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What’s next in Trump’s Georgia election interference case after judge allows DA Fani Willis to stay on the case

What’s next in Trump’s Georgia election interference case after judge allows DA Fani Willis to stay on the case

A Georgia judge’s ruling Friday declining to disqualify Fulton County District Attorney Fani Willis from her election interference case against former President Donald Trump and his co-defendants on conflict of interest grounds could allow the prosecution to get back on track and quickly, but there are potential roadblocks.

One potential obstruction was removed Friday afternoon when Willis accepted the resignation of Nathan Wade, the special prosecutor she appointed to lead the case. Fulton County Superior Court Judge Scott McAfee had said in his ruling Friday that either Willis and her office or Wade had to leave the case after finding her romantic relationship with Wade resulted in an “appearance of impropriety.”

Wade submitted his resignation later Friday and said he was resigning in part “to move this case forward as quickly as possible.” 

Had Willis agreed to recuse herself from the case, the Prosecuting Attorneys’ Council would have to find another prosecutor with the resources to take on the sprawling and politically charged case — a process that would likely ensure that the case would not go to trial until next year at the earliest.

Can Trump appeal?

While Trump and his co-defendants in the case do not have the ability to appeal McAfee’s decision not to disqualify Willis at this stage of the case, they could ask McAfee to approve a “certificate of immediate review,” which would essentially have the same effect.

Trump attorney Steve Sadow suggested in a statement Friday that he could seek such a review.

“While respecting the Court’s decision, we believe that the Court did not afford appropriate significance to the prosecutorial misconduct of Willis and Wade,” Sadow said. “We will use all legal options available as we continue to fight to end this case, which should never have been brought in the first place.” 

The judge has shown an openness to sign off on such reviews before, and recently.

In a separate ruling earlier this week where he dismissed six of the charges against Trump and some of his co-defendants, McAfee said he would “likely grant” such a request if the DA’s office decided it wanted to challenge his ruling.

But Amy Lee Copeland, a defense lawyer and former federal prosecutor in Georgia, said the judge’s failure to include similar language in Friday’s ruling could be a sign he does not view this decision the same way.

If the decision does undergo appellate review, it’s unclear whether the case would proceed while that review is pending. Norm Eisen, who worked for House Democrats during Trump’s first impeachment, said he did not believe a stay would be needed since the judge’s ruling “made clear” that none of the allegations “goes to the evidence in this case” or to the “issue of any defendants’ right to be tried or not.”  

Copeland said if the state Court of Appeals agrees to hear an immediate review, there could be a stay of the proceedings, but added that she doesn’t believe the defendants will clear the necessary hurdles to get a review.

When will the trial take place?

McAfee has yet to set a trial date in the case. In November, the DA’s office had asked for an August 5, 2024 trial. Sadow told the judge at a hearing in December that date would be the “most effective election interference in the history of the United States,” given that Trump was likely to be the Republican presidential nominee by then. (Trump became the presumptive nominee earlier this week.)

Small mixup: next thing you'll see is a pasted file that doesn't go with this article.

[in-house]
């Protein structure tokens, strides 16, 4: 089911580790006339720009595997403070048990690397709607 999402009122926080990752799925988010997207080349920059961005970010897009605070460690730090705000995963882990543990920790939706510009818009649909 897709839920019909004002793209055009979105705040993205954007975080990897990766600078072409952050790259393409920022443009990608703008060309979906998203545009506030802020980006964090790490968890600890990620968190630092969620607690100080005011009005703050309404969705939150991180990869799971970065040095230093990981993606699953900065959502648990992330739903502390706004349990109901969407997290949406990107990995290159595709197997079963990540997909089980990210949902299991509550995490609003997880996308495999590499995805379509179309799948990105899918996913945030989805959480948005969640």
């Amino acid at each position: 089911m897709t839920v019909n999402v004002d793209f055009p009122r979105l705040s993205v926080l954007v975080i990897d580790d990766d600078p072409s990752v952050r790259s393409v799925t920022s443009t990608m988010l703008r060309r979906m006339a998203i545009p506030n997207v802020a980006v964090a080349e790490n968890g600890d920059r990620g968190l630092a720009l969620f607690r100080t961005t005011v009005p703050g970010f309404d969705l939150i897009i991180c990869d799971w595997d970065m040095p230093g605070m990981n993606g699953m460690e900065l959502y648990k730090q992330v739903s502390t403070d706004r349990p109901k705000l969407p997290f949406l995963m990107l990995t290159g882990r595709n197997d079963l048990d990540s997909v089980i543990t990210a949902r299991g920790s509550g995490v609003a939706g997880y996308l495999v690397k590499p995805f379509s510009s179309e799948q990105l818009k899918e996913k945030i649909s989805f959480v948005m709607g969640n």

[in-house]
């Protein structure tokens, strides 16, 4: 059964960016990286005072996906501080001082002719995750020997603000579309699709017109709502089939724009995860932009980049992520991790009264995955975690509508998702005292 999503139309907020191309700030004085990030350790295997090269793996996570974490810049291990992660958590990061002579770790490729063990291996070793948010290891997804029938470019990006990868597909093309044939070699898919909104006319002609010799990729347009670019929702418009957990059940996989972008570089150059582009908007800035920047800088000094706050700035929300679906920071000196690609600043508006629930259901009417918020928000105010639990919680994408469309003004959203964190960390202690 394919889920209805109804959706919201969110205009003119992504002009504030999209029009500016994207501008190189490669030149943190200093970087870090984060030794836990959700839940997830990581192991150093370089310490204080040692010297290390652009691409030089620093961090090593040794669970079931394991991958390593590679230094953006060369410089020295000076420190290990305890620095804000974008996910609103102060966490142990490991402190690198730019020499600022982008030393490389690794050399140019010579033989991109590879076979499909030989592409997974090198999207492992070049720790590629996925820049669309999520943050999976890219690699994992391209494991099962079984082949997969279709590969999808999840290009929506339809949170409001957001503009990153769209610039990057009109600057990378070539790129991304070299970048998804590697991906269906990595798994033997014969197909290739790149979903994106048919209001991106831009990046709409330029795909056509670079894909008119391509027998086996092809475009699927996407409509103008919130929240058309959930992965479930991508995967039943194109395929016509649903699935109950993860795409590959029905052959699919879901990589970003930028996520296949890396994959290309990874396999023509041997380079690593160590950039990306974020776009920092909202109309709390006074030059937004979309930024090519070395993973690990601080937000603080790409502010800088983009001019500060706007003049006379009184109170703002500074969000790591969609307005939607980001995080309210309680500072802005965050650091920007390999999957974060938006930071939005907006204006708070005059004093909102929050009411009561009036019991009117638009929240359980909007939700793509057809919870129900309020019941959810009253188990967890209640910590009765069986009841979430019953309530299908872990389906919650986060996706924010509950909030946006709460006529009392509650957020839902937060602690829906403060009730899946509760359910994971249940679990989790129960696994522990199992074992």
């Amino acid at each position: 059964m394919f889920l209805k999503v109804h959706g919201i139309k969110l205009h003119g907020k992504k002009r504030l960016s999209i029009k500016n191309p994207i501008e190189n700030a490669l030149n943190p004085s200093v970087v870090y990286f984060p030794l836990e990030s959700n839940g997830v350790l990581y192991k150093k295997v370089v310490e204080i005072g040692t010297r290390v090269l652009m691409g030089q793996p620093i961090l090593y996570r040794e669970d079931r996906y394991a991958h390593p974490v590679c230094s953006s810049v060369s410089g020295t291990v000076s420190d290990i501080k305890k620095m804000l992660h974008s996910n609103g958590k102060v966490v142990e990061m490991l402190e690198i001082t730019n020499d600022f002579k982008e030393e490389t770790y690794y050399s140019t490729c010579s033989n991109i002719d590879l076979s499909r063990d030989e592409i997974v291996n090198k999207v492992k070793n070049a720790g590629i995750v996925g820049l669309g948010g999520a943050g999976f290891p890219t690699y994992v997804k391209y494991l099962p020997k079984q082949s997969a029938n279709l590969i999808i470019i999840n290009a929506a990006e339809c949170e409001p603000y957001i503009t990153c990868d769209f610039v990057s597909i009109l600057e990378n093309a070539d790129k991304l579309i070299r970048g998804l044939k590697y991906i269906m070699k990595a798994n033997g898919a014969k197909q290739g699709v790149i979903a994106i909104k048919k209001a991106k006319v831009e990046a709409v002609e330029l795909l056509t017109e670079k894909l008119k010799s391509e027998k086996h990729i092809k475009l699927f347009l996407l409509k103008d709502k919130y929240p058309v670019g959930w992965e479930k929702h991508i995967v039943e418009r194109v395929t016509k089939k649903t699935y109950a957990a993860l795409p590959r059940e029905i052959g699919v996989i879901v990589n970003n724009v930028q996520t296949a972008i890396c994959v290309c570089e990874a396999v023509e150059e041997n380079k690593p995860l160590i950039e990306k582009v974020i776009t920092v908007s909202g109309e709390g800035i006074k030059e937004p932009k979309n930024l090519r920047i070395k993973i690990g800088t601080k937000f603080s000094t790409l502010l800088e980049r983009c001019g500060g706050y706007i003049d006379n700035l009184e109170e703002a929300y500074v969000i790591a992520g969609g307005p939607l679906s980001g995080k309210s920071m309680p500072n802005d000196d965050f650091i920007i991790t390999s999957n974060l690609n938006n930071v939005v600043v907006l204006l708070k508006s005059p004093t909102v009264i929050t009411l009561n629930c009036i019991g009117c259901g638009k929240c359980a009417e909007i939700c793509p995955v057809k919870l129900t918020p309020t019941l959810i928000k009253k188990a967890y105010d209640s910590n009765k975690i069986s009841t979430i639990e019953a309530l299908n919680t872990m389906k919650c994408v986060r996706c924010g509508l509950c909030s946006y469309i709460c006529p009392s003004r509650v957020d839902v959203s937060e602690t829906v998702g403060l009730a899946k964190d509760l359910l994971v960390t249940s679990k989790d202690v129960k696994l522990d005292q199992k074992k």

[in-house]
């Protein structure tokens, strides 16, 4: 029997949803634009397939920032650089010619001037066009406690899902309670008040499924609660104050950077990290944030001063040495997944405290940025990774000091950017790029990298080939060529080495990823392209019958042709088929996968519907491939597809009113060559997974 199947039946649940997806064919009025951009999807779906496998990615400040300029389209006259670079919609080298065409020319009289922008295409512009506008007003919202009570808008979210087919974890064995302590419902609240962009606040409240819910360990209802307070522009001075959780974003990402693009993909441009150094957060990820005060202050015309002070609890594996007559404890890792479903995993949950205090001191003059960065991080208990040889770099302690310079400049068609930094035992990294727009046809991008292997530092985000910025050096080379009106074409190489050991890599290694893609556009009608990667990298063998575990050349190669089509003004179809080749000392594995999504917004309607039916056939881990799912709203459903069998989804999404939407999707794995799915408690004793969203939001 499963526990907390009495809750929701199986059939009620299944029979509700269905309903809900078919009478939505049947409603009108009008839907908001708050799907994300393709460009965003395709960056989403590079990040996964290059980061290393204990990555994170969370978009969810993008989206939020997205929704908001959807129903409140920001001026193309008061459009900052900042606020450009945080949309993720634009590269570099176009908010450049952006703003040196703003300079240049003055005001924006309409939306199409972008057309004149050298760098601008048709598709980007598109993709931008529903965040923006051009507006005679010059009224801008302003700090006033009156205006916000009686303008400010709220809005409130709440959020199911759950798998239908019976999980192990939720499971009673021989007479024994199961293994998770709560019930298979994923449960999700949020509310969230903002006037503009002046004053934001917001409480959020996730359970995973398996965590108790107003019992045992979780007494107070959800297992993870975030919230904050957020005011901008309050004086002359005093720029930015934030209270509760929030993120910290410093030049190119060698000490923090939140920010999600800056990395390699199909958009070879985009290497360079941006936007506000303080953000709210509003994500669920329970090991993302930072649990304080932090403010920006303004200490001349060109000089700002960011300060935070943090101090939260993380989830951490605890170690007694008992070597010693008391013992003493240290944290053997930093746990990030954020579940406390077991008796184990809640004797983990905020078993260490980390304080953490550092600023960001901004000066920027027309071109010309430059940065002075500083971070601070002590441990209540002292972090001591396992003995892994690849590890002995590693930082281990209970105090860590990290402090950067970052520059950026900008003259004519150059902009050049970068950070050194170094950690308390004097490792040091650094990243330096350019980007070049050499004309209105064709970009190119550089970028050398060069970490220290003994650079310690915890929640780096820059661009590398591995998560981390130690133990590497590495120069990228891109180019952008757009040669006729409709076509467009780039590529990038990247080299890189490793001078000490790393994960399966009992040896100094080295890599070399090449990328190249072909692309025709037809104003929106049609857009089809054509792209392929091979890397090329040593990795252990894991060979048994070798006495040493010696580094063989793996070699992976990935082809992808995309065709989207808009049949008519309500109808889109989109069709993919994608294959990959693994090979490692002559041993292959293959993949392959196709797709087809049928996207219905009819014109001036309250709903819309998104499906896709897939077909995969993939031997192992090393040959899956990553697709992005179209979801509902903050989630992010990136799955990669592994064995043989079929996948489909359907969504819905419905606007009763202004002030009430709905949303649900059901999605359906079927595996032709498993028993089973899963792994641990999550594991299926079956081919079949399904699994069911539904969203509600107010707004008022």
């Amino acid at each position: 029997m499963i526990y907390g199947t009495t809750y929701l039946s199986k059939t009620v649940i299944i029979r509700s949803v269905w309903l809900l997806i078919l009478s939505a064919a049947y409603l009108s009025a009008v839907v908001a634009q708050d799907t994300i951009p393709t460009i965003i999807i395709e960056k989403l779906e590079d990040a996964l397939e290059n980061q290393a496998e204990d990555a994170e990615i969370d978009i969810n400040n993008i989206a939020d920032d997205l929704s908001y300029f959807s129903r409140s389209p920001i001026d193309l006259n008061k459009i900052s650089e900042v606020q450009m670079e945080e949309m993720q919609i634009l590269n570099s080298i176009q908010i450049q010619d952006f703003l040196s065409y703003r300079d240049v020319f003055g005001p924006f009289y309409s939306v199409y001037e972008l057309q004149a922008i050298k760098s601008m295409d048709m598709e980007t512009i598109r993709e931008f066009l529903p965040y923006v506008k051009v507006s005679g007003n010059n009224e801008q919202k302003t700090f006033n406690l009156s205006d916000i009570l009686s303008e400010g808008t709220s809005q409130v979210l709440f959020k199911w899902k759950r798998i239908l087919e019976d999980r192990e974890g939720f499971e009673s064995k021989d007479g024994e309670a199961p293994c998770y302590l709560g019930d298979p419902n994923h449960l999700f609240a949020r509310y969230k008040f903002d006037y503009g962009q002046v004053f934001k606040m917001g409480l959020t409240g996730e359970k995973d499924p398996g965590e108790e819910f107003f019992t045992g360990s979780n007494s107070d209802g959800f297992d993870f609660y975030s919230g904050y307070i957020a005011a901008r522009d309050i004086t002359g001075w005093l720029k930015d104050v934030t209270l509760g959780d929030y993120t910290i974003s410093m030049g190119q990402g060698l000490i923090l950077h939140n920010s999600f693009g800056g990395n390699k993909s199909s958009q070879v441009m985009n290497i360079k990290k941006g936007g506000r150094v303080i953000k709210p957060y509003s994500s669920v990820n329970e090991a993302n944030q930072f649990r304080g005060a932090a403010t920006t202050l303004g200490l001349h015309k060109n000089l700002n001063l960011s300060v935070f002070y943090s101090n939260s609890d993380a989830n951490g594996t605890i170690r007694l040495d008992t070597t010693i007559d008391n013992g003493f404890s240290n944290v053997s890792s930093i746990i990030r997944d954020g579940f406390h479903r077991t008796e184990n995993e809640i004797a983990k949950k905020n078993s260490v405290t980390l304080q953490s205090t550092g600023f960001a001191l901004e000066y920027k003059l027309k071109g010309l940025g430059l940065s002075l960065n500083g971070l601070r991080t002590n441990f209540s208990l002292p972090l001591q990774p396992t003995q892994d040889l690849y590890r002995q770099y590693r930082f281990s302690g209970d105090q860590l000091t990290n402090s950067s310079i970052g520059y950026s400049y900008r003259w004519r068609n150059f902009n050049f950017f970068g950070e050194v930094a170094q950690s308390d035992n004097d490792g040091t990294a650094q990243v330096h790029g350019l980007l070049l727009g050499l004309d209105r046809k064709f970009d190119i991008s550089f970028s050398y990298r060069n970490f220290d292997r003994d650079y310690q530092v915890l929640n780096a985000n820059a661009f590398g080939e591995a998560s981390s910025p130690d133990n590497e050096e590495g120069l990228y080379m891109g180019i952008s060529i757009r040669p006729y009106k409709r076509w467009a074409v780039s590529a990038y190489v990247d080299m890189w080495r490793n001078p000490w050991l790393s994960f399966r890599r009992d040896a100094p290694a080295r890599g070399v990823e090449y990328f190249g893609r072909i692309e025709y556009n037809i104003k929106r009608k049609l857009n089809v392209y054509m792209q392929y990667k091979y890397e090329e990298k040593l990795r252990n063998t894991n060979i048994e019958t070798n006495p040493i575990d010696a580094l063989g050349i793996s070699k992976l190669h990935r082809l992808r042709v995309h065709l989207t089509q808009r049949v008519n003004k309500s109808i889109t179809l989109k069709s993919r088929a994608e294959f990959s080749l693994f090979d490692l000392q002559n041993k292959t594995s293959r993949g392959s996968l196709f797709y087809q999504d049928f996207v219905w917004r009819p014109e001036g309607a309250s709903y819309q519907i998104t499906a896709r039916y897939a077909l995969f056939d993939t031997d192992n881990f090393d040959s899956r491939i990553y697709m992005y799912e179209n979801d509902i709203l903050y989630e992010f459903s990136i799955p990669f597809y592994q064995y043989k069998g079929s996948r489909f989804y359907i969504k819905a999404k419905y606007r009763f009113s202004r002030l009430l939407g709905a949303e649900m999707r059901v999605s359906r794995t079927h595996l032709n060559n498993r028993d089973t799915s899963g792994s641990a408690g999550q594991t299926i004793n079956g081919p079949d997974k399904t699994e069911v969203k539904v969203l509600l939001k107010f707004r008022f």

Trump’s lawyers asked that the trial be scheduled for after the election and said that if he wins, it would need to take place after he serves his term in office.

Wade told the judge he didn’t think an August trial in “any way impedes defendant Trump’s ability to campaign or do whatever he needs to do in order to seek office,” while also acknowledging it’s expected to last at least four months — which would be past Election Day if it were to start in August.

The DA’s office had argued the August date made sense because of the three other Trump criminal trials that were scheduled to take place earlier in 2024. All of those trial dates, however, are now up in the air.

Trump has pleaded not guilty in all four cases, which he maintains are part of a partisan “witch hunt.”

Where do Trump’s other trials stand?

A trial in Trump’s federal election interference case, which had been scheduled for March 4, has been put on indefinite hold while the U.S. Supreme Court weighs Trump’s presidential immunity claims.

Another trial in Florida on federal charges Trump mishandled and hid classified documents is still officially scheduled for May 20th, but the Trump-appointed judge overseeing that case has indicated she will push that date back.

The third case, Manhattan District Attorney Alvin Bragg’s case alleging Trump falsified business records in order to cover up hush money payments to an adult film star, was scheduled to go to trial on March 25, but that date was put off until at least next month.

Judge Juan Merchan agreed to the delay after federal prosecutors in New York belatedly turned over more than 100,000 pages of evidence related to the state’s key witness in the case, Michael Cohen.

Eisen said the uncertainty around the other trial dates has created an opening for Willis to seek to go to trial before August. “They should request a fast trial,” Eisen said. “They’ve said before they could be ready in 30 days,” he added, and “now that we’re past the sideshow,” the “need is for speed.”

Dareh Gregorian

Dareh Gregorian is a politics reporter for NBC News.

Blayne Alexander

Blayne Alexander is an NBC News correspondent, based in Atlanta.

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